Wednesday, September 26, 2012

When 5 PAP members attend the national conversation as members of the audience, it's non partisan. When netizens points out there are 5 PAP members in the audience, they are politicising the issue.




I’ve been watching incidents unfold on the internet over the past few weeks with some heaviness in my heart.

When the British royal couple came to visit, PA and HDB organised an event at Queenstown to give them a glimpse of the diverse activities in our heartlands. Singaporeans young and old volunteered readily to be part of this event. Yet, they were mocked online for taking part in a “wayang

” show.




When Mediacorp organized a TV forum with the PM, they invited a group of 50 people from all walks of life. Some had participated previously in Mediacorp’s TV programmes. Several were nominated by the unions and schools. Others came from a range of professional, voluntary and self-help groups.



No one was invited because of his or her political affiliation. But it so happens that among the group of 50, a handful were PAP members. They were a small minority. But on the internet, there was a campaign targeted against these PAP members, with their names being singled out and attacked, and their phone numbers publicised online.






The PAP has done a lot for Singaporeans over the past decades. But it is not perfect – no party is. We need to listen to criticisms and improve as a party, to serve our people even better.

This is why I and many others joined the PAP – because we appreciate what the party has done, we believe in the cause the party stands for, and we want to help the party do more to serve the interests of Singapore and our fellow Singaporeans.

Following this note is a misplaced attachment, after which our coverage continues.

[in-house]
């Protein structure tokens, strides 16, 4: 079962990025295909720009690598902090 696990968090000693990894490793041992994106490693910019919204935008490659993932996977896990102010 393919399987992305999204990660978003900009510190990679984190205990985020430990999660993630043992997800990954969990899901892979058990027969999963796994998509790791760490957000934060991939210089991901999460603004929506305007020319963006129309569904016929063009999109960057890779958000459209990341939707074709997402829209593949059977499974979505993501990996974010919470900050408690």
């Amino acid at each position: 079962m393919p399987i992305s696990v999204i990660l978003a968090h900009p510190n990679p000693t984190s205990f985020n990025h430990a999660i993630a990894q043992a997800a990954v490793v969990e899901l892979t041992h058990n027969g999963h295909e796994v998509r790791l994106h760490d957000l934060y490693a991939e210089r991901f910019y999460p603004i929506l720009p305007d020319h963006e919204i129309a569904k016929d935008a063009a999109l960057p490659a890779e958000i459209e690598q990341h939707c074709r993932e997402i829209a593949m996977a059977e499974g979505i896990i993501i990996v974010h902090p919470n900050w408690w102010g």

I understand that not everyone will feel the same way about the PAP. Each of us is free to support any political party and choose the government we want. Indeed, the critics online clearly have their own political affiliations too, even though many have chosen to stay silent on this, or to hide their real identities behind anonymous online profiles.

Politics is important. But surely we do not want to end up in a situation where every activity or conversation in this country becomes politicised, where our people are polarized by political beliefs, where Singaporeans are set against Singaporeans based on creed or political affiliation.

More importantly, when decent people step forward to be part of a genuine national effort to welcome our overseas guests, or volunteer their time to be part of a national TV forum with the PM, and yet get vilified by their fellow citizens, then we really should pause and reflect, and ask ourselves whether this is the kind of society we want.

Politics can drive a wedge between us and divide our society. Or it can be a force for good, to bring our people together, and to build a stronger and better Singapore.

Look at what we have achieved together over the years. Our public housing, our schools and institutions of higher learning, our parks and museums, our container port and airport, and even the Pledge – these are national institutions that the PAP government has worked hard to put in place, with the support and contributions of all Singaporeans.

Let us continue to work together and keep our democracy healthy – by maintaining a basic level of civility in our public discourse, by treating all with dignity and respect, and by finding ways to bridge our differences and forge a common future together.





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